The results of all this was that the people who needed health coverage the most were often the same people who had the hardest time getting approved for coverage, even if they could afford it. And even if a person with a pre-existing condition was approved, they could end up paying significantly more per month as a result of their medical history.
Pre-Existing condition coverage under Obamacare
When major changes brought on by Obamacare were first implemented in 2014, health insurance companies were no longer allowed to deny applicants coverage based on pre-existing medical conditions. Furthermore, Obamacare prohibited insurance companies from charging people more for coverage based on their medical history or the mere presence of pre-existing conditions.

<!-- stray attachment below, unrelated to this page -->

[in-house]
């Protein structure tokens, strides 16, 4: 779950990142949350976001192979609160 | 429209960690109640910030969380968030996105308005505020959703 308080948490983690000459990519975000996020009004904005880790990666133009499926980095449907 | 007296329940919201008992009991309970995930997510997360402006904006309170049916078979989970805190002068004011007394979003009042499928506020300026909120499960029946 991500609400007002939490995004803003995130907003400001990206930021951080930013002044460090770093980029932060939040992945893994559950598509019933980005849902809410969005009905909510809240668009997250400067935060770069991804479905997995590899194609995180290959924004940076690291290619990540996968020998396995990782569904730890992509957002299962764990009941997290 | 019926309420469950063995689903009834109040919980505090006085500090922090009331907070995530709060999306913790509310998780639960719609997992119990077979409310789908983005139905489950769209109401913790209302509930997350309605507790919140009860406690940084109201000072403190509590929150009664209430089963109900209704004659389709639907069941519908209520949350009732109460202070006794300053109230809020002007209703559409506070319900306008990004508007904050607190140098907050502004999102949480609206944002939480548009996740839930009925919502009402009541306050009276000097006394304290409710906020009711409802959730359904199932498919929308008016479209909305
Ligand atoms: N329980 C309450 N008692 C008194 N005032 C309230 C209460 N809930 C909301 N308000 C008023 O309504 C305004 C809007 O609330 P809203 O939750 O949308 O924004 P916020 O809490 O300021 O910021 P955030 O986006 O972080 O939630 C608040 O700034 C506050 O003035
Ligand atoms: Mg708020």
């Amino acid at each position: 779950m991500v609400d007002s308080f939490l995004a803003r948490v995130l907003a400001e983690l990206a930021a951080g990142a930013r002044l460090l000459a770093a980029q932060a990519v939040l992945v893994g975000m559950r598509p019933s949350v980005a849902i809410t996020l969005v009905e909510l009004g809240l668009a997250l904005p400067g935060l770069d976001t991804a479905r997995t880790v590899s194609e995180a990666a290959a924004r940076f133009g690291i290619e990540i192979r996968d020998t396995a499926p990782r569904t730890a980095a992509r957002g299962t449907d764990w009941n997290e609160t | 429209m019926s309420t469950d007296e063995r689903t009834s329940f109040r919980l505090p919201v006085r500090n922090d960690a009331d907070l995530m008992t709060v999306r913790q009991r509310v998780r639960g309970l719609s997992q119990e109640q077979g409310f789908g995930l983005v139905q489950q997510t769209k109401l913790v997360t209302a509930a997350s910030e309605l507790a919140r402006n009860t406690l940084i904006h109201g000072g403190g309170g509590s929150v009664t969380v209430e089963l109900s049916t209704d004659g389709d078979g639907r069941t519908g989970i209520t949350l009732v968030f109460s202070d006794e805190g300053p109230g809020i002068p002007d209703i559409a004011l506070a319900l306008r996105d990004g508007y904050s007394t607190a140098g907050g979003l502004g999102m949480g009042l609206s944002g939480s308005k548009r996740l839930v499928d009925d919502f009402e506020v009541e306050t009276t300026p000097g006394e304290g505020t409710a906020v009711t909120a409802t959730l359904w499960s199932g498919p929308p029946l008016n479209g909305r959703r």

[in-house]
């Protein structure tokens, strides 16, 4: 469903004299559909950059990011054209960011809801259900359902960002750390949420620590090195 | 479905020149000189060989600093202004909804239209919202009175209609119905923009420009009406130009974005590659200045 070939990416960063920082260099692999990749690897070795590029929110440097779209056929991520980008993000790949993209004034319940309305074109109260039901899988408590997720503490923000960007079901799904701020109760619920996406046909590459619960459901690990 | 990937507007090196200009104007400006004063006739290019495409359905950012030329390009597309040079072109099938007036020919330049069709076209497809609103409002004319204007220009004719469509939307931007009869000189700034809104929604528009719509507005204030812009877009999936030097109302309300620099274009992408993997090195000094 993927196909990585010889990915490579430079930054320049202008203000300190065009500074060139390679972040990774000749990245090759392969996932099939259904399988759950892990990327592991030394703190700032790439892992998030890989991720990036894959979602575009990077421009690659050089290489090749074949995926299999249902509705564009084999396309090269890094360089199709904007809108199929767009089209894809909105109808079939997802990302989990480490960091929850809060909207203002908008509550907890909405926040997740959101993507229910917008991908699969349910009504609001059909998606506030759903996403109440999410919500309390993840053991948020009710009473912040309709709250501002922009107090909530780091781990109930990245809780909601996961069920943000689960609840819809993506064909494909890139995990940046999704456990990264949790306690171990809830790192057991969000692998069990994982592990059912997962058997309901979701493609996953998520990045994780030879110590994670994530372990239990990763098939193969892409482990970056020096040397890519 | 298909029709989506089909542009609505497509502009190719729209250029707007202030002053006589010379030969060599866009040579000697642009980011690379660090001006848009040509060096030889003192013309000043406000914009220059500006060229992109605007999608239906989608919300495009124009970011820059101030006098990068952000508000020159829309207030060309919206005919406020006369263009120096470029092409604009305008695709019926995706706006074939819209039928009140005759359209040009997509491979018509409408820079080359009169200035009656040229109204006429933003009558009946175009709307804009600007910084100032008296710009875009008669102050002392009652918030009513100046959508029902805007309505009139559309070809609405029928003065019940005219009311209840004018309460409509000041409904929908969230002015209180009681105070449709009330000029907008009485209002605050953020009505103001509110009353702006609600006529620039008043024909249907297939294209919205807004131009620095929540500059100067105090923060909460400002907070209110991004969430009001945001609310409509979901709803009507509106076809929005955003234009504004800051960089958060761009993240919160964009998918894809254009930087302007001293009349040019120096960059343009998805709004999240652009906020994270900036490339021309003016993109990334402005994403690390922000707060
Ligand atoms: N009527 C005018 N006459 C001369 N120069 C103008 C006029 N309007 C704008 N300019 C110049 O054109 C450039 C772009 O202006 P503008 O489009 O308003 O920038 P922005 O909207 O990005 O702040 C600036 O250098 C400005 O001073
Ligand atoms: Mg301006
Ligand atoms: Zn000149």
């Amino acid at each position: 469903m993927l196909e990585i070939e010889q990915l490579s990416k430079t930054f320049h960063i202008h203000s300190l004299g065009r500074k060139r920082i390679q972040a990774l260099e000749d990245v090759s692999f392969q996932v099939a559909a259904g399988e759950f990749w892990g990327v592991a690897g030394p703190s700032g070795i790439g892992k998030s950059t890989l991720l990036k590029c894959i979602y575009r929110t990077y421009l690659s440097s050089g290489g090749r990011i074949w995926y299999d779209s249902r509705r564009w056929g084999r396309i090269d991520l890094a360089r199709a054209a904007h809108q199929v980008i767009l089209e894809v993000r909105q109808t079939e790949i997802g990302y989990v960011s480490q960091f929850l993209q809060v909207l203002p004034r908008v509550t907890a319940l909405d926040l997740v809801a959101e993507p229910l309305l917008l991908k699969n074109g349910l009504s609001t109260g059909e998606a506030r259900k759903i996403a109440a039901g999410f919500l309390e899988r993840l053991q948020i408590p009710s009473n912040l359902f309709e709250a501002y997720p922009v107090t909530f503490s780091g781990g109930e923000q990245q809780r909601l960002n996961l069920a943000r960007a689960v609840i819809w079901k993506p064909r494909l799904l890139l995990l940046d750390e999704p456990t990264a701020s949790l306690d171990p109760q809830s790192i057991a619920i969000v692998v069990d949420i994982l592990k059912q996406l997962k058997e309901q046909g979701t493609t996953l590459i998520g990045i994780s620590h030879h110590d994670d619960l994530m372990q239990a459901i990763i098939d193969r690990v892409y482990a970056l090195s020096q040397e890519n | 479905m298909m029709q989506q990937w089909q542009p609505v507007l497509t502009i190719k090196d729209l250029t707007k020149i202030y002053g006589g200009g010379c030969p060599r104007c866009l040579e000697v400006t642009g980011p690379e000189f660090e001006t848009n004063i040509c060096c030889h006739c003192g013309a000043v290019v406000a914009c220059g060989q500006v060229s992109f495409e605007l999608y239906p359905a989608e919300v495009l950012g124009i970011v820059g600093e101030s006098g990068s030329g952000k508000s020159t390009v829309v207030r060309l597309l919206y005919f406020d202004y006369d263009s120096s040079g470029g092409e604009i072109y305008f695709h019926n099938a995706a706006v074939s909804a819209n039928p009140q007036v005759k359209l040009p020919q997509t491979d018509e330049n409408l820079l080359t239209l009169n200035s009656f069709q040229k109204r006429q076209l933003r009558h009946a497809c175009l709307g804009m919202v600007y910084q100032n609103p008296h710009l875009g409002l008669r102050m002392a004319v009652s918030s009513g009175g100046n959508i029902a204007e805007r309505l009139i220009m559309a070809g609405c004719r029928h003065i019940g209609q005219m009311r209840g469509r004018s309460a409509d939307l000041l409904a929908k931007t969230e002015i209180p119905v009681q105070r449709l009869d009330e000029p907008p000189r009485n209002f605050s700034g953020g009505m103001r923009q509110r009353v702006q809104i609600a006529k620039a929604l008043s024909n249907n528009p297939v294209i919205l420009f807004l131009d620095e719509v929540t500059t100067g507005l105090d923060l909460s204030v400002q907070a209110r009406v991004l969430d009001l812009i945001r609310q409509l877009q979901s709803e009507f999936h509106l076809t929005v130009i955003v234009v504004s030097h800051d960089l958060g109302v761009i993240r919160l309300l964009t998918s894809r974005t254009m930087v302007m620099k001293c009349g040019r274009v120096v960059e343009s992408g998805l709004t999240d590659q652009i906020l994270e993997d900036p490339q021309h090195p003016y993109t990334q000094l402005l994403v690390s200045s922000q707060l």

It’s worth noting, however, that there is one exception to this rule: in most states, if you’re a smoker, you can still be charged more for coverage. However, you can no longer be denied coverage due to the presence of pre-existing medical conditions alone.
Changing health insurance as we know it
This revolution in the law changed the world of health insurance as we knew it in the United States. As a result, when open enrollment for 2014 Obamacare plans began, a huge rush of people who had never been able to secure coverage on their own as a result of their medical history (many of them older Americans) were finally able to get the coverage that they needed.